October 12, 2017

The lake chestnut trees in Lorry

Thank you so much Lorry, for talking about the lake chestnut trees. The winter season starts on November 1st, so if the salt is to be replaced, it is last call. The people who care for the trees should get the funds they applied for, for the three-year plan to extend the lives of the old trees. Sign here if you want to help.

(Reads) The crown jewels of the lakes under pressure: they are salting them to death.

Citizens movement fights city to make them stop salting along the chestnut trees lining the lakes. 

Link to article in Lorry (Danish)

October 7, 2017

Petition: Help the Lake Chestnuts

The old lake chestnut trees are fighting to stay alive, and need our help urgently. The city of Copenhagen not only denied the department funds for a plan to prolong their lives, but also continue to use the toxic salt on the roadside of the lakes, to save money. This can't go on.

The trees on the roadside are now so weak that they are continuously being felled for safety reasons. The many holes in the row and the burnt canopies, says it all. The citizens are the last hope. For this reason, we have started a petition to make the city fund the departments plan to care for the trees, and to stop the salting of the road side trees, effective immediately.

 (this is translated in another post, here)

Caliumformiat is used on one side, salt on the other.

The winter service informs us that an average winter season with caliumformiat costs 140.000 dkr, on this stretch. Caliumformiat is exactly twice the cost of salt, meaning the added cost of switching is 70.000 dkr. If the City of Copenhagen refuses to switch, we must insist that the old trees are in some way shielded from the salt. We request political action now!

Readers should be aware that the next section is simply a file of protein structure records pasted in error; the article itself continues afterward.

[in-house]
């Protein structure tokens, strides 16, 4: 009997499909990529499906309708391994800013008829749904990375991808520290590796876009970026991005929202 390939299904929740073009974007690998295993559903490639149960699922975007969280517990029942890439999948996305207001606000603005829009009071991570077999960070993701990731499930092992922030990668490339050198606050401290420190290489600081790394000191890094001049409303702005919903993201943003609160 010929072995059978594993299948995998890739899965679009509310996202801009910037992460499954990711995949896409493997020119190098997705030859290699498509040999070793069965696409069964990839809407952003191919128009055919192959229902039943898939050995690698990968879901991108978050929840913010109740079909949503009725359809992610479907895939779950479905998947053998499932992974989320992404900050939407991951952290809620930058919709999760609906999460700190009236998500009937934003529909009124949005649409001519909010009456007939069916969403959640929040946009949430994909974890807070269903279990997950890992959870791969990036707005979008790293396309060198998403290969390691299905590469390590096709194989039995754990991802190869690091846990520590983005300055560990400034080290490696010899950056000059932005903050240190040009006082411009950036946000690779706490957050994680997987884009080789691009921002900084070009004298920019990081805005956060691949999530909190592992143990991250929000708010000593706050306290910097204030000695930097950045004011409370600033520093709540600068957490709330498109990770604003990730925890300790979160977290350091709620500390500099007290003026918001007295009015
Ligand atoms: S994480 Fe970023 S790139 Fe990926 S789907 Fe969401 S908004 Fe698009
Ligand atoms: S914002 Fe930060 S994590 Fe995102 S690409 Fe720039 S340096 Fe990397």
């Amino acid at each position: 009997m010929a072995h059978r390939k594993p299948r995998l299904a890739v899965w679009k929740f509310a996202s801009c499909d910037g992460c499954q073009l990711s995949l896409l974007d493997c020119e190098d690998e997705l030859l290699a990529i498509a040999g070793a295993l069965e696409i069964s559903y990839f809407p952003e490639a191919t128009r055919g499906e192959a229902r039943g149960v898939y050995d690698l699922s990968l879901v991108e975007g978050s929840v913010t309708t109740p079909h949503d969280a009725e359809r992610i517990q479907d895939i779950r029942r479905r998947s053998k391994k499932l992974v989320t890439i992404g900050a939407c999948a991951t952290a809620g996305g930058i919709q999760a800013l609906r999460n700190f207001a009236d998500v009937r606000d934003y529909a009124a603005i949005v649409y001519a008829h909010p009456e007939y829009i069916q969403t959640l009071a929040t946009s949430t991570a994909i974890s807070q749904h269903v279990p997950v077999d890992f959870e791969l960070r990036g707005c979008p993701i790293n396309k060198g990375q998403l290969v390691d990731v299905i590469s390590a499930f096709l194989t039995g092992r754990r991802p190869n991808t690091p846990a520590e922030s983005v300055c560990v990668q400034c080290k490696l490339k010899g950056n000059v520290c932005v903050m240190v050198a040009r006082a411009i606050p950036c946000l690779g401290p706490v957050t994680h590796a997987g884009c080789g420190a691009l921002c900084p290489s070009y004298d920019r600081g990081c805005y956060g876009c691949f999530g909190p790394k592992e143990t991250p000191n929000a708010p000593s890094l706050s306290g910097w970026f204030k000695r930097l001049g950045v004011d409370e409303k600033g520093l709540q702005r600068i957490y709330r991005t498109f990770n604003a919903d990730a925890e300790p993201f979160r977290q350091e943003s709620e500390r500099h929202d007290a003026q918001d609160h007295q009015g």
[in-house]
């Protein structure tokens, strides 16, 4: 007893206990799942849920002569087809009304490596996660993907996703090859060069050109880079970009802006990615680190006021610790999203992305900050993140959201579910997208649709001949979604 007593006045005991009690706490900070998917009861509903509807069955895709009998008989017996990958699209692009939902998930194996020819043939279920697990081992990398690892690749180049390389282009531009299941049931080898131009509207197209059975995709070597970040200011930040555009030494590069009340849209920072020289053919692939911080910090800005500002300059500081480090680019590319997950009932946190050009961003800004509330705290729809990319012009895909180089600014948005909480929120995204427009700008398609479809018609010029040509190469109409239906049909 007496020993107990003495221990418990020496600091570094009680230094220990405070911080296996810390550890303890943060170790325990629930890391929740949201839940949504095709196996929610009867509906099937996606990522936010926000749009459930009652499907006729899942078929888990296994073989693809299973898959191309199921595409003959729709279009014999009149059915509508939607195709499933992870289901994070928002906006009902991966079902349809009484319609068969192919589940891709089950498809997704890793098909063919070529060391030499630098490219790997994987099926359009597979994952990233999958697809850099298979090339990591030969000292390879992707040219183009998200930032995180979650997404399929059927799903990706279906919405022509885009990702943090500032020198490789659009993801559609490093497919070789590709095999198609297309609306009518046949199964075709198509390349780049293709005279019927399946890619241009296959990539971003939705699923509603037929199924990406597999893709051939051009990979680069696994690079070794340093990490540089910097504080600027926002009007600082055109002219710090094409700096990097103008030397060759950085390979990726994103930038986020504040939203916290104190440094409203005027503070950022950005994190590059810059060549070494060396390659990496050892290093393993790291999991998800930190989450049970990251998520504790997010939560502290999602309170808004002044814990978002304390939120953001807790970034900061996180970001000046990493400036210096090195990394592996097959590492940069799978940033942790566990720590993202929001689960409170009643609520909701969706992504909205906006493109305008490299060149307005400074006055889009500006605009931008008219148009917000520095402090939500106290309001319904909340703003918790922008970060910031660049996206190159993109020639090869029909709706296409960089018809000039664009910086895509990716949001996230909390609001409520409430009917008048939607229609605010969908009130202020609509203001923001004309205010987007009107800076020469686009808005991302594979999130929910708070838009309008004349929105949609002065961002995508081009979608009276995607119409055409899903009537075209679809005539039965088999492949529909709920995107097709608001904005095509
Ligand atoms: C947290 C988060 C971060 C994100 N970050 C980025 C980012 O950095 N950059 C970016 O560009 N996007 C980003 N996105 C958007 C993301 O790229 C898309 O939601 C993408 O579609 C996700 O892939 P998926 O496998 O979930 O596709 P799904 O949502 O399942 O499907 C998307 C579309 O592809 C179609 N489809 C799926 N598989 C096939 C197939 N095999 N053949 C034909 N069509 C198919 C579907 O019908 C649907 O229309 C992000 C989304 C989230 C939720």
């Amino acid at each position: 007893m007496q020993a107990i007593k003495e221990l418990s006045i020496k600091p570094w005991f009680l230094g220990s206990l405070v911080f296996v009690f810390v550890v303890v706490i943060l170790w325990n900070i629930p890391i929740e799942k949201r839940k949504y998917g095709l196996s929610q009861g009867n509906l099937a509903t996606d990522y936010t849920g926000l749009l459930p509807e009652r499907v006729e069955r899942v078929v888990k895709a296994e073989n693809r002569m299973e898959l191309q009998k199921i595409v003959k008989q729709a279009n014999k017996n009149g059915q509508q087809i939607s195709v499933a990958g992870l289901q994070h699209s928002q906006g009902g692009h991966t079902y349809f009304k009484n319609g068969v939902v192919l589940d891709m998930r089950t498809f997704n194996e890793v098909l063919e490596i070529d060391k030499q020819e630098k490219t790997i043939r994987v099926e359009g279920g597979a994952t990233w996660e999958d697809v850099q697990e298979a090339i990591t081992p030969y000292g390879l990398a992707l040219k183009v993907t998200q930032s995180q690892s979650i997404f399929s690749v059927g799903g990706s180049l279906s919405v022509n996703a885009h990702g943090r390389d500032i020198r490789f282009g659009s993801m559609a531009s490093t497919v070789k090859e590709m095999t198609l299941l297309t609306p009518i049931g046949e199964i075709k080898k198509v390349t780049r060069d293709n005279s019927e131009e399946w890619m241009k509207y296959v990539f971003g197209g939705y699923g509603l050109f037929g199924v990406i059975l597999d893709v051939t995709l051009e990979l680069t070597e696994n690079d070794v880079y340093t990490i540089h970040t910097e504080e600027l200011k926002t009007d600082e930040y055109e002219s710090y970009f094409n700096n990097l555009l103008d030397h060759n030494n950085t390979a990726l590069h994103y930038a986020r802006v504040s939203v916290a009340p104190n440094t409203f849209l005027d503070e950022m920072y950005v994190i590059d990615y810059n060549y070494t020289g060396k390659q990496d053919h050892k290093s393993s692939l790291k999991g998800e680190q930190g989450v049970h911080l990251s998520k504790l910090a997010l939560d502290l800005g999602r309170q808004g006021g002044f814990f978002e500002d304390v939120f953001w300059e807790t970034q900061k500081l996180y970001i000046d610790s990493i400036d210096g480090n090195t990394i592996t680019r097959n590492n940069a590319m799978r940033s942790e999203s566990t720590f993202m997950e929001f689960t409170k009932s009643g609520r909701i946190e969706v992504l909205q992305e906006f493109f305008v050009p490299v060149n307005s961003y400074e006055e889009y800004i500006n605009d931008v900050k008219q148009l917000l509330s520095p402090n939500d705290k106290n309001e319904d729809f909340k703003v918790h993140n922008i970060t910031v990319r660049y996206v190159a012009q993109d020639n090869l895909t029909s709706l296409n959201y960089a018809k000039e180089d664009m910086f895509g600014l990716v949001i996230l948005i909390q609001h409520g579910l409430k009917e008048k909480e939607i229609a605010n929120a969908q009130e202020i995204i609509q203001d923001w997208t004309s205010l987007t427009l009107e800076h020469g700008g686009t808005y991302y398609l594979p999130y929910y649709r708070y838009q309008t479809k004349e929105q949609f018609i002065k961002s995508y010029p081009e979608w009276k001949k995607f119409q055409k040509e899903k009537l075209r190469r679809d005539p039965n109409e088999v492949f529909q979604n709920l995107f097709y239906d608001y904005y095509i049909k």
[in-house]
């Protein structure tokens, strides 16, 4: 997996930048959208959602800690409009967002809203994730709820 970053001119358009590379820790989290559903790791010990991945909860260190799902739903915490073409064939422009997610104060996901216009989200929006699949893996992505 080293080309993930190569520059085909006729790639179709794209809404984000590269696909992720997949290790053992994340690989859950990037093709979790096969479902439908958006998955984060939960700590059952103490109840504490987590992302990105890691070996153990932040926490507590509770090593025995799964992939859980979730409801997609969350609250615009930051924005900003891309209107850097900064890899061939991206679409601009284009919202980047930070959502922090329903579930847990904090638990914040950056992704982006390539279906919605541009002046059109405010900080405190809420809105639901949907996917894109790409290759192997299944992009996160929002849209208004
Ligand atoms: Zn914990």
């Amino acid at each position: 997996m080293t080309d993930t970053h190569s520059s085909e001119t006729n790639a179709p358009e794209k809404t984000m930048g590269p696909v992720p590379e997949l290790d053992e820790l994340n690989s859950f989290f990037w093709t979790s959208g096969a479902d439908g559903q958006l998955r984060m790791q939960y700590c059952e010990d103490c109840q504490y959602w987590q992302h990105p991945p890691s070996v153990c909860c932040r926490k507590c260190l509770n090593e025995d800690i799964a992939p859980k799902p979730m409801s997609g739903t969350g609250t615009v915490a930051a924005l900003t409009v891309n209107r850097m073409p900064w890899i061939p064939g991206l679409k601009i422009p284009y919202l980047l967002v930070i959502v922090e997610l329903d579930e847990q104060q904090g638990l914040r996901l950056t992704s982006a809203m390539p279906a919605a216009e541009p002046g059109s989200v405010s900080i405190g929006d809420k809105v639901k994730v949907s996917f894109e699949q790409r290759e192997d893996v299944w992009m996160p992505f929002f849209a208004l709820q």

Sign here (Danish): Hjælp Søkastanjerne!

September 27, 2017

An improvement

Who remembers the poor Hofor-bashed street trees on Frederiksborggade? Just look at them now. Thank you, Copenhagen!

Before and now. Not the exact same tree, but same row and same treatment. Ah, what an improvement.

September 24, 2017

Lake chestnut alarm!

To keep it short, all you need to do is look at the attached pictures. The old chestnut trees lining the center lakes on the road side, are fighting to stay alive. The many holes and small "replacement" trees speaks volumes on the gravity of the issue. Another tree just died and the others are close behind it. They are still salted in the winter, and the funds that the managers had requested in the budget for urgent extra care and monitoring (1,5 mill. dkr/approximately €200.000 or US$240.000, including a citizens involvement process, or even less with just the plain care), were not granted. See the attached screenshot.

These funds must be granted to provide the urgent extra care of the lake chestnuts. And: salting must be stopped immedeately on the road side of the lakes. Otherwise we lose our trees.

Should we launch a petition?

Screenshot from the budget notes below, where the management ask a small amount for extra care.